Meet the artists behind State Street’s transformation

The silent protest these amateurs hope to spread through art

MADISON, Wis.– Many people are walking slower than usual down State Street nowadays to check out the murals painted on boarded-up businesses. Over the past two weeks, State Street has been transformed, with dozens of murals on display. While it seems like several new pieces pop up every day, this growing art gallery is anything but random.

Murals now span all six blocks, half a mile, of State Street. Some are designed by employees of the businesses they’re in front of, while others are created by artists business owners have found on their own. However, most of the creations are organized by Karin Wolf, the program administrator for Madison Arts.

Wolf has spent the last two weeks creating a program that pays local artists $250 to create a mural.

“If it was up to me, I’d be a full time artist doing this all the time. It’s what makes me happy,” said Cassie Pierce, recent UW-Madison graduate and aspiring artist. “It feels good to know I can use my artwork to give somebody a voice who has passed on.”

Pierce is in the process of moving and starting a new job, but she still made time to get out and paint. She’s responsible for the mural of Breonna Taylor, on the side of Short Stack Eatery. Pierce finished it last week, just in time for what would’ve been Breonna’s 27th birthday. She’s now working on a second piece outside Mad Seafood Boiler.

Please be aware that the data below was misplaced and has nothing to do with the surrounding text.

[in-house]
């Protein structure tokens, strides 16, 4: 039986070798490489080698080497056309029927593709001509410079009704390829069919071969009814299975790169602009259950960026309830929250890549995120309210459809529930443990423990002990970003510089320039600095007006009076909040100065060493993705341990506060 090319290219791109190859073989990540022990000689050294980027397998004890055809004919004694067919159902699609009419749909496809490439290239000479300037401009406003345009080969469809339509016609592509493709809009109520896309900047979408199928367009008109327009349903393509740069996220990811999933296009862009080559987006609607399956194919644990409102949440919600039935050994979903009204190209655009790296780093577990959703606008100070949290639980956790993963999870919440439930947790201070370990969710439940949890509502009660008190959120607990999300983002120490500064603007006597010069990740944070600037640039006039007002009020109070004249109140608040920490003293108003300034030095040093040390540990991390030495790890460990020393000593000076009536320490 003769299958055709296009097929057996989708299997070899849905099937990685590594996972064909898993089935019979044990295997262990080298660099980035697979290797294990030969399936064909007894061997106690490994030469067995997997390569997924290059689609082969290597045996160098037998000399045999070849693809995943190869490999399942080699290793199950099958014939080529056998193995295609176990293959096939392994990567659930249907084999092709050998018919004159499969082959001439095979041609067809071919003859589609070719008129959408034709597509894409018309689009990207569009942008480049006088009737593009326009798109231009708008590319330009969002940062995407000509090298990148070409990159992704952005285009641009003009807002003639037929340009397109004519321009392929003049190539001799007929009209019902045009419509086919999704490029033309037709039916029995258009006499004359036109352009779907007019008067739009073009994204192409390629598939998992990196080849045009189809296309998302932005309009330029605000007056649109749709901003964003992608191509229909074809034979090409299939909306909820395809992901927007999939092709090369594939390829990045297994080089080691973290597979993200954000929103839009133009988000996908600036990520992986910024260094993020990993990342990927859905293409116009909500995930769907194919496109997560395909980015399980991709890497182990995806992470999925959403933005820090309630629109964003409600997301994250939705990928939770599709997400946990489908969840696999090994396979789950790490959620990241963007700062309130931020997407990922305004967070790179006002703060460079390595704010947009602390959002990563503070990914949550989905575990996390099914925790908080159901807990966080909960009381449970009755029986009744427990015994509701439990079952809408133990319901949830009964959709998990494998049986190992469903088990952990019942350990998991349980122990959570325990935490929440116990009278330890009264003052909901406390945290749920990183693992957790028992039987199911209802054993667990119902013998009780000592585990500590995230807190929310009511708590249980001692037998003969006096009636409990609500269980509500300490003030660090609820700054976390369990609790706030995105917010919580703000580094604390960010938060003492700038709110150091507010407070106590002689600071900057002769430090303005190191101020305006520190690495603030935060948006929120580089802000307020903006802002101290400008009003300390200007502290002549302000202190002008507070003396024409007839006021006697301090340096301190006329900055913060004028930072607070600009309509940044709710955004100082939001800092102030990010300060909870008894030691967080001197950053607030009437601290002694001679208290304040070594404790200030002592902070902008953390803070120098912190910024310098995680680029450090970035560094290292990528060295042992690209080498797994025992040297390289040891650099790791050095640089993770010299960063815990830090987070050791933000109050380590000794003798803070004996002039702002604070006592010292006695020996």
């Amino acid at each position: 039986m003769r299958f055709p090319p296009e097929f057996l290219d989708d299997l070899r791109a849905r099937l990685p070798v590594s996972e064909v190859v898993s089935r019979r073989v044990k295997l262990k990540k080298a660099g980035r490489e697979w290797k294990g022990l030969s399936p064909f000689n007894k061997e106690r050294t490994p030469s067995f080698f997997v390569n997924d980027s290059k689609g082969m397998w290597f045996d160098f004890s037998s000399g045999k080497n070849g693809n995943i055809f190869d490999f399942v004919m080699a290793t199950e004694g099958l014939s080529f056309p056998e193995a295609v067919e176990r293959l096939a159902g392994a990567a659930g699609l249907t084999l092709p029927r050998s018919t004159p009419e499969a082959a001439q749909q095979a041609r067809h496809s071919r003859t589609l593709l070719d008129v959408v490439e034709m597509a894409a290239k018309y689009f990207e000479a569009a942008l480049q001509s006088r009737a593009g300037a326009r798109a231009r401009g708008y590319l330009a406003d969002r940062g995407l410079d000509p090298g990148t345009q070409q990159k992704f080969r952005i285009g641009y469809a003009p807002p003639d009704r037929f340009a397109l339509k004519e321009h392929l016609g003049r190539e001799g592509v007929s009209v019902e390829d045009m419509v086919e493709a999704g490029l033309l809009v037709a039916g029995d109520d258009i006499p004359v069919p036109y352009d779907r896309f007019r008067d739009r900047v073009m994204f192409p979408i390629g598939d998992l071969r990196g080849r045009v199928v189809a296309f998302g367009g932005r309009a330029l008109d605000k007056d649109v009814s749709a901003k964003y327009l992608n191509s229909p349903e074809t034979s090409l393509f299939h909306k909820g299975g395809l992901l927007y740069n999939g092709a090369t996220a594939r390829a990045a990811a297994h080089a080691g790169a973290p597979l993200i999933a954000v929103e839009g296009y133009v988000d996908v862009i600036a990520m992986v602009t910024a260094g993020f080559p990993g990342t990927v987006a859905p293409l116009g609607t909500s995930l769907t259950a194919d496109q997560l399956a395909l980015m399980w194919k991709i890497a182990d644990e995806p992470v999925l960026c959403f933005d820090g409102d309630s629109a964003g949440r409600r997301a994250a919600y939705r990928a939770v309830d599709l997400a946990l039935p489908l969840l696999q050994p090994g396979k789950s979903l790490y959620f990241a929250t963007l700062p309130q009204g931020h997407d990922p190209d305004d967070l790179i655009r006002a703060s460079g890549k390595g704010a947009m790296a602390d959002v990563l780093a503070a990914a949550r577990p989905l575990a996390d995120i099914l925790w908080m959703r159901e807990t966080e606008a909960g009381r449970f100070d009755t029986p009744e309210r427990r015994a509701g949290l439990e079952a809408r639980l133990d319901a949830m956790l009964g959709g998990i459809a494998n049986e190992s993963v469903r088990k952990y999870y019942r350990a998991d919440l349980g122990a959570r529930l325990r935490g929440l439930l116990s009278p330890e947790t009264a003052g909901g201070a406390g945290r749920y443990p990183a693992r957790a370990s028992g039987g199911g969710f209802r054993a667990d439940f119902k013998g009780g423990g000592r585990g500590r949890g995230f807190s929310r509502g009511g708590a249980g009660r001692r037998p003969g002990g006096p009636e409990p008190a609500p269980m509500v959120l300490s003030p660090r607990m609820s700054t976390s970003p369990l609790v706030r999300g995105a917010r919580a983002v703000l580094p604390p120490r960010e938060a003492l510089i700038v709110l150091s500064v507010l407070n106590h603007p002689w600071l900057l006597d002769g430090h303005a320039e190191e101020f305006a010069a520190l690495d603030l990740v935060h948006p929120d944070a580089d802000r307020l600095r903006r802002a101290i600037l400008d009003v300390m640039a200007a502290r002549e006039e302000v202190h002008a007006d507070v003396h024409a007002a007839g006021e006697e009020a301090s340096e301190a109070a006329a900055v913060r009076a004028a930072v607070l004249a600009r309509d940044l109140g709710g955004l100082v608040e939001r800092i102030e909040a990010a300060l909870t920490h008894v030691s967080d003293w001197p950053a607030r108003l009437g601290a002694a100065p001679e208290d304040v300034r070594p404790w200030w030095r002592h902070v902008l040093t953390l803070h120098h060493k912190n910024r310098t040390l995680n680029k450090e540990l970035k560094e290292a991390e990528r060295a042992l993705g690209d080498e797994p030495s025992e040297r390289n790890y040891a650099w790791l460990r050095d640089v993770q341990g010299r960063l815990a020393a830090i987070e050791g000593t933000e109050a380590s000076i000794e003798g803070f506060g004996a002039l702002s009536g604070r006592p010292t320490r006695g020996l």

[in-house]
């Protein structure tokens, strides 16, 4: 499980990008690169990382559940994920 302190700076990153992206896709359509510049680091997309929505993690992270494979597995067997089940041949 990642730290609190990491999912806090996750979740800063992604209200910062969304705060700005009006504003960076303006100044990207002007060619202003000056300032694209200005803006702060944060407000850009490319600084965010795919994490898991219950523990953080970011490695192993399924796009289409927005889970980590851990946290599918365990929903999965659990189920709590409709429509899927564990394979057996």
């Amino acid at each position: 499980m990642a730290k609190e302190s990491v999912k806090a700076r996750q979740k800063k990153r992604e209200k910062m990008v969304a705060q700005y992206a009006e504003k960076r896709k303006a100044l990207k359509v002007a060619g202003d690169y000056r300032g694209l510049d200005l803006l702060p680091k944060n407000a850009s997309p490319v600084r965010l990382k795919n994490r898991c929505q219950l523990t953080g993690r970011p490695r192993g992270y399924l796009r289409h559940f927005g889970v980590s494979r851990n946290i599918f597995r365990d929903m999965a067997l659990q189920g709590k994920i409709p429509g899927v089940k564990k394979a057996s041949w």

Several businesses are still looking for local artists to paint their boards. Amateur artists interested in getting involved are asked not to contact business owners or paint without approval. Instead, they should reach out to Wolf or Madison’s Business Improvement District, which has a database of stores still requesting art.

“Art is one way we deal with healing, and we hope that though this art, we can help others too,” said Synovia Knox, another mural artist.

Although city leaders haven’t decided how long they’ll leave these murals up, they are already talking about plans to preserve and donate them to the Wisconsin Historical Society. Some could also be put up for auction. At a minimum, each piece will be photographed and preserved.

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